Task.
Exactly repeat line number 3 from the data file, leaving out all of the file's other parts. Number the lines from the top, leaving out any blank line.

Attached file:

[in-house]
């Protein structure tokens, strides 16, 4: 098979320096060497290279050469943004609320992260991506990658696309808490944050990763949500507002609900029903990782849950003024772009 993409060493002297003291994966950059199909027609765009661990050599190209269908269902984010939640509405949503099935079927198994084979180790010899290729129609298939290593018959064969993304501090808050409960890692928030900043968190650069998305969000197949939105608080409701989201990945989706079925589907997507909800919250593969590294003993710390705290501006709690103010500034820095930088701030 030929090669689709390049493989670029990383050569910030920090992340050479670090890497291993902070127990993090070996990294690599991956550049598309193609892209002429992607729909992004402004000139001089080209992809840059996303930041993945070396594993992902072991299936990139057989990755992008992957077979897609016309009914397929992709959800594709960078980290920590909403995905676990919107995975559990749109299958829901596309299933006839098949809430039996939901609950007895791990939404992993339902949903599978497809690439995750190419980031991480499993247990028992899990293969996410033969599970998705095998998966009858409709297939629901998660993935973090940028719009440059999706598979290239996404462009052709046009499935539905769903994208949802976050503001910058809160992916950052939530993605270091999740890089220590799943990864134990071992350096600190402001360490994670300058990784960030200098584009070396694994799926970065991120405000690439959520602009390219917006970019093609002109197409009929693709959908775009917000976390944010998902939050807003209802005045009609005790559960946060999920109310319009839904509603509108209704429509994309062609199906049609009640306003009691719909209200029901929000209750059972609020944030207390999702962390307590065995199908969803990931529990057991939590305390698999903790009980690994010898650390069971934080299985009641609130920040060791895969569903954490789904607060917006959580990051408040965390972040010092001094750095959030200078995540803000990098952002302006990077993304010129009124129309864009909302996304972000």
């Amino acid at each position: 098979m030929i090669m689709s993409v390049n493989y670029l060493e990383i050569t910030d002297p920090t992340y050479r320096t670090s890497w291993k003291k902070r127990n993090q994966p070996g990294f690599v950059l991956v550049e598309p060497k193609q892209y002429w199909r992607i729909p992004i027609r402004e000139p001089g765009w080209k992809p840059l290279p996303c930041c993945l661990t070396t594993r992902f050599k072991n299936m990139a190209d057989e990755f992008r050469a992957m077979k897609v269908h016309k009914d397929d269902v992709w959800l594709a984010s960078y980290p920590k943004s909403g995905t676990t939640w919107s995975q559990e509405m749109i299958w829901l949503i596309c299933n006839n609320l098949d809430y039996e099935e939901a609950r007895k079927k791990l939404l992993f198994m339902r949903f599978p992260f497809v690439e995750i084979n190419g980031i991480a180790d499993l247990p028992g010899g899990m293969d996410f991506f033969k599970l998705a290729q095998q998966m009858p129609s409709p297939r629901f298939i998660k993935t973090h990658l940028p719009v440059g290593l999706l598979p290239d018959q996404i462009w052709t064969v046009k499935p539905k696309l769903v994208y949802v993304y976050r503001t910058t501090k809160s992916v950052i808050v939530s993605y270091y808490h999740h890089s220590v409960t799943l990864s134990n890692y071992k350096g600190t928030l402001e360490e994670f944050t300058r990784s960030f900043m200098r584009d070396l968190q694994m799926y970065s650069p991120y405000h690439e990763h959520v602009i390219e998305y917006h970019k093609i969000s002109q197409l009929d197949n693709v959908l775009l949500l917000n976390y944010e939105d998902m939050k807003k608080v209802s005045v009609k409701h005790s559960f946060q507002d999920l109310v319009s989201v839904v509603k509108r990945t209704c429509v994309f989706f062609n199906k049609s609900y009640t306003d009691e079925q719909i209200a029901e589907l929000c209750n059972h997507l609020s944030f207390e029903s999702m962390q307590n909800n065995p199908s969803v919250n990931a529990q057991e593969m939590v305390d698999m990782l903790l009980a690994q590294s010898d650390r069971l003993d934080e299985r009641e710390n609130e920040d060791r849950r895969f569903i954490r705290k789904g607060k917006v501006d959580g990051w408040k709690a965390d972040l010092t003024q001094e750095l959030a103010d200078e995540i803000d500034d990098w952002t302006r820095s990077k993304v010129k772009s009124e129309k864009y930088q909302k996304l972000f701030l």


């Amino acid at each position: 098979m030929i090669m689709s993409v390049n493989y670029l060493e990383i050569t910030d002297p920090t992340y050479r320096t670090s890497w291993k003291k902070r127990n993090q994966p070996g990294f690599v950059l991956v550049e598309p060497k193609q892209y002429w199909r992607i729909p992004i027609r402004e000139p001089g765009w080209k992809p840059l290279p996303c930041c993945l661990t070396t594993r992902f050599k072991n299936m990139a190209d057989e990755f992008r050469a992957m077979k897609v269908h016309k009914d397929d269902v992709w959800l594709a984010s960078y980290p920590k943004s909403g995905t676990t939640w919107s995975q559990e509405m749109i299958w829901l949503i596309c299933n006839n609320l098949d809430y039996e099935e939901a609950r007895k079927k791990l939404l992993f198994m339902r949903f599978p992260f497809v690439e995750i084979n190419g980031i991480a180790d499993l247990p028992g010899g899990m293969d996410f991506f033969k599970l998705a290729q095998q998966m009858p129609s409709p297939r629901f298939i998660k993935t973090h990658l940028p719009v440059g290593l999706l598979p290239d018959q996404i462009w052709t064969v046009k499935p539905k696309l769903v994208y949802v993304y976050r503001t910058t501090k809160s992916v950052i808050v939530s993605y270091y808490h999740h890089s220590v409960t799943l990864s134990n890692y071992k350096g600190t928030l402001e360490e994670f944050t300058r990784s960030f900043m200098r584009d070396l968190q694994m799926y970065s650069p991120y405000h690439e990763h959520v602009i390219e998305y917006h970019k093609i969000s002109q197409l009929d197949n693709v959908l775009l949500l917000n976390y944010e939105d998902m939050k807003k608080v209802s005045v009609k409701h005790s559960f946060q507002d999920l109310v319009s989201v839904v509603k509108r990945t209704c429509v994309f989706f062609n199906k049609s609900y009640t306003d009691e079925q719909i209200a029901e589907l929000c209750n059972h997507l609020s944030f207390e029903s999702m962390q307590n909800n065995p199908s969803v919250n990931a529990q057991e593969m939590v305390d698999m990782l903790l009980a690994q590294s010898d650390r069971l003993d934080e299985r009641e710390n609130e920040d060791r849950r895969f569903i954490r705290k789904g607060k917006v501006d959580g990051w408040k709690a965390d972040l010092t003024q001094e750095l959030a103010d200078e995540i803000d500034d990098w952002t302006r820095s990077k993304v010129k772009s009124e129309k864009y930088q909302k996304l972000f701030l």